The Inherent Trouble With Too Much Stimulus


Welcome to 2010!   Now that the holidays are over and last minute Tim Geithner vandalism complete, actual real economic statistics should begin to bleed out.   First up, pending home sales… 

ECONX Pending Home Sales M/M -16.0% vs -2.0% consensus, prior +3.9%

…Now there is a real figure and one that should surprise no one reading this blog on a regular basis. Moreover, this number was not surprising to the Fed as evidenced by the 2:00pm release of the December Fed meeting minutes:

AP: Some on FOMC said wind-down of MBS may hurt housing

DJ: Fed officials still concerned about weak labor market

AP: FOMC members said more stimulus ‘might become desirable

While I’m not surprised by the sales figures I do find the Fed comments a bit suspect. Correct me if I’m wrong, but during the month of December wasn’t the Fed preparing mechanisms to drain liquidity? I recall something about reverse repos being applauded on CNBS (Denninger).  Meanwhile, behind closed doors the Fed is discussing the need for more stimulus! Do you think all those recent US$ bulls are feeling like suckers yet?


The Inherent Trouble With Too Much Stimulus:During the course of 2009, the Obama administration rolled out a series of ‘initiatives’, under the banner of ’stimulus’, in the hope of restarting the economy.  I will refrain from typing a cathartic diatribe labeling the ’stimulus’ effort as misguided, futile and infantile. Better save that for a different post when I’m feeling a little more politically randy. Moreover, I’m loath to distract you from a more pressing issue: Can a pile of stimulus actually lead to long term economic health?



I sincerely wish a hearty debate could ensue. I challenge anyone in cyberspace to give me actual proof of an economic recovery at anytime throughout history that resulted from a ’stimulus’ package.  Wait! Don’t get too excited. There is a catch. I’m not interested in reading about a stimulus package built on sound ideas like tax cutting and fiscal responsibility. No, if you accept the challenge your example must sight a ’stimulus’ package built on the solid foundation of massive budget deficits and currency debasement.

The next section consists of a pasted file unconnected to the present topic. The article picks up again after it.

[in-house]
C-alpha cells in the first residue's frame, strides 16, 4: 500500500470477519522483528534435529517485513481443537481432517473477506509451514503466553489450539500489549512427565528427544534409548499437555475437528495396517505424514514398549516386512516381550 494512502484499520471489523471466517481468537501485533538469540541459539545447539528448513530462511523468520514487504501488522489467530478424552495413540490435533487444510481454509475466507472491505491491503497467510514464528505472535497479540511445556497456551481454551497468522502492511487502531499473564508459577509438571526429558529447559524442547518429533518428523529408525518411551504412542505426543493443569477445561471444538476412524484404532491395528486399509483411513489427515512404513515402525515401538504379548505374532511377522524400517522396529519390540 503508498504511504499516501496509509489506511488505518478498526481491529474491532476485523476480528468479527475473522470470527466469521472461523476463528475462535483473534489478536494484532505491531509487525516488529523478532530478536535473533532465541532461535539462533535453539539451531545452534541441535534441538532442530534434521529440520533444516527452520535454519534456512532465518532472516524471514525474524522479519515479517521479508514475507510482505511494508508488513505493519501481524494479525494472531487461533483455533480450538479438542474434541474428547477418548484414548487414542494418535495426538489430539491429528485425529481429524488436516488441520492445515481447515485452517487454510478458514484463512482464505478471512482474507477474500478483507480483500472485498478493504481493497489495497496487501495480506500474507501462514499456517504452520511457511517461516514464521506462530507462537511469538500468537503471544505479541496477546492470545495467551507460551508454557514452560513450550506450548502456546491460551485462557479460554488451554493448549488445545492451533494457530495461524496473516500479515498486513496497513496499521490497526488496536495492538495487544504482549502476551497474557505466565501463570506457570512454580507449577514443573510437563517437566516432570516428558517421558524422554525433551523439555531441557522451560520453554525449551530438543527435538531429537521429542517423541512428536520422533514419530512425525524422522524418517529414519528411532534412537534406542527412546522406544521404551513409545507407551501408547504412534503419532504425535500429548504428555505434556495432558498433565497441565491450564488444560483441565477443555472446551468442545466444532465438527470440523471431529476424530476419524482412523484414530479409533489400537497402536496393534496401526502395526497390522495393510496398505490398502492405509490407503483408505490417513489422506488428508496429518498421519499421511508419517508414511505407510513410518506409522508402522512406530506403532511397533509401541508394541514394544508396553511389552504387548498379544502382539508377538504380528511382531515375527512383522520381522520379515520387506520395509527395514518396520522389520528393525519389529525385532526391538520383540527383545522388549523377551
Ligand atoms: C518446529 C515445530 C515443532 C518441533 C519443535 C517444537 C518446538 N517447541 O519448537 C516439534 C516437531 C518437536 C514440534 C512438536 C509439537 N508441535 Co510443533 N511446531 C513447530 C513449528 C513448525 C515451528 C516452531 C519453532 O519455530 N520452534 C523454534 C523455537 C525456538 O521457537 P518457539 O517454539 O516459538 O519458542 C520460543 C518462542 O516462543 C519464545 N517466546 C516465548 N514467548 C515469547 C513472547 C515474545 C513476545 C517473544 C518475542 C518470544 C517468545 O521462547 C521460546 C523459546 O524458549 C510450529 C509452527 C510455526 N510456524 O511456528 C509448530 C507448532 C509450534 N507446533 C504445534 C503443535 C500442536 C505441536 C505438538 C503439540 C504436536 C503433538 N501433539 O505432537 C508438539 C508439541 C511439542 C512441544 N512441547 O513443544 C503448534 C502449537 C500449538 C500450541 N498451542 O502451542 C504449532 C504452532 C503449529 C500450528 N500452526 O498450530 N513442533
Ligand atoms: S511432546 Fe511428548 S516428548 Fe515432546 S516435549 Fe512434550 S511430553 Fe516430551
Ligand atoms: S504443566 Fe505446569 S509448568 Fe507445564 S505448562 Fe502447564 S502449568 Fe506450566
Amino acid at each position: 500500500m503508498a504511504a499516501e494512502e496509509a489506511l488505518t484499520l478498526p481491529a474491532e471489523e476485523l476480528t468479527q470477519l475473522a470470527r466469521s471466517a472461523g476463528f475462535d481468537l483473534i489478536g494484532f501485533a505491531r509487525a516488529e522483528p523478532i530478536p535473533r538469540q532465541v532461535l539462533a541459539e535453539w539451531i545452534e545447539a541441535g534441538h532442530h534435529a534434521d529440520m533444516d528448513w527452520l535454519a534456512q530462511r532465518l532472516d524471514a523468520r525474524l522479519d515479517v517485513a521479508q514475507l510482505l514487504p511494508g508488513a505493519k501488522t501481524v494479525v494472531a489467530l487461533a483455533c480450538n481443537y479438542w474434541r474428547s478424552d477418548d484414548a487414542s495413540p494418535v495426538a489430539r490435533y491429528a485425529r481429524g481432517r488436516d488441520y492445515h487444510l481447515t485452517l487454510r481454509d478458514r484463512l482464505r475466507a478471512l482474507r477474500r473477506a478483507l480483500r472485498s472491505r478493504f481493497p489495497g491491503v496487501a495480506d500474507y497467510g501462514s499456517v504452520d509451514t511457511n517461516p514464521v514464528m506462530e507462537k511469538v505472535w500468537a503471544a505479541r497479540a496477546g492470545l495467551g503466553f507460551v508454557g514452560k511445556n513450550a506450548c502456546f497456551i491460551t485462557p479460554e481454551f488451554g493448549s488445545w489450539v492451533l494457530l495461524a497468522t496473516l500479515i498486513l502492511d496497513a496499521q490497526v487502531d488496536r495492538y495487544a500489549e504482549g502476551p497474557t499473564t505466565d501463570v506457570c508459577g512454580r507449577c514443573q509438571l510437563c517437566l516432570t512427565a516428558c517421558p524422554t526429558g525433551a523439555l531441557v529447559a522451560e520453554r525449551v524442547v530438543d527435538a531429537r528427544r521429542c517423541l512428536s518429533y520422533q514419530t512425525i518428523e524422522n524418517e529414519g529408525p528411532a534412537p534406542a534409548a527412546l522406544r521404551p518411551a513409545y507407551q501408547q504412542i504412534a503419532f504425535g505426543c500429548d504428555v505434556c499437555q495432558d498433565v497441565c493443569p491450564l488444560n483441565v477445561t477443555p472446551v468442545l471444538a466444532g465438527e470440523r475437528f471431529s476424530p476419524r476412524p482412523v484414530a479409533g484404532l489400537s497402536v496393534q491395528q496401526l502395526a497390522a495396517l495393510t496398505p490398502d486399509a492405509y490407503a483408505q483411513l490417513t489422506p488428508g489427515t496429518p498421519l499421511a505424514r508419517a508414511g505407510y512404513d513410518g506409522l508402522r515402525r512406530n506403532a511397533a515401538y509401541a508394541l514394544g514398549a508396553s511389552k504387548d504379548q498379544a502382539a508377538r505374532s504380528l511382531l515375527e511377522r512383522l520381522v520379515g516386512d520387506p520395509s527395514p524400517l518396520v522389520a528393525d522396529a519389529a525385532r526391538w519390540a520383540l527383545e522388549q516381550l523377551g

While I’m waiting for a brave soul to respond, I’d like to return to the topic of awful pending home sales.  The reason for the decline was really quite elemantary.  Government incentives draw forward sales into earlier months and when the incentives end, sales drop. Without  job creation and income expansion, incentives can only do so much; eventually the well of able buyers runs dry. Moreover, constant government creation of gimmick stimulus leads to dangerous buyer learned behavior: Stop buying until the next stimulant is announced. 

Perhaps the best way to understand the dangers of gimmick stimulus is to use an analogy. Allow me to take the idea of stimulus and apply it to the easily understood realm of Starbucks. We can all agree, the first cup of coffee in the morning gives some of us a much-needed jolt of the stimulus caffiene. We feel more awake and ready to go. What happens after the 3rd or, maybe, 4th cup? Yes, we have some more energy, but we start to feel a little jittery. Add a couple more cups of stimulant and we begin to feel downright sick and are completely unproductive. This is a perfect example of the oft cited law of deminishing returns.  The unchecked use of any stimulus will lead to a decrease in productivity and usually health problems. I submit to you, the same principals hold true in economics. 



Rosenthal Capital Management runs the Fortune’s Favorite Family of Funds, including Fortune’s Favor I, Fortune’s Favor Precious Metals and Fortune’s Favor Offshore. For more information visit











About Bret Rosenthal

Interpreting the news that moves markets. Principal of RCM, LLC, and founding partner of the Fortune's Favor Family of Funds
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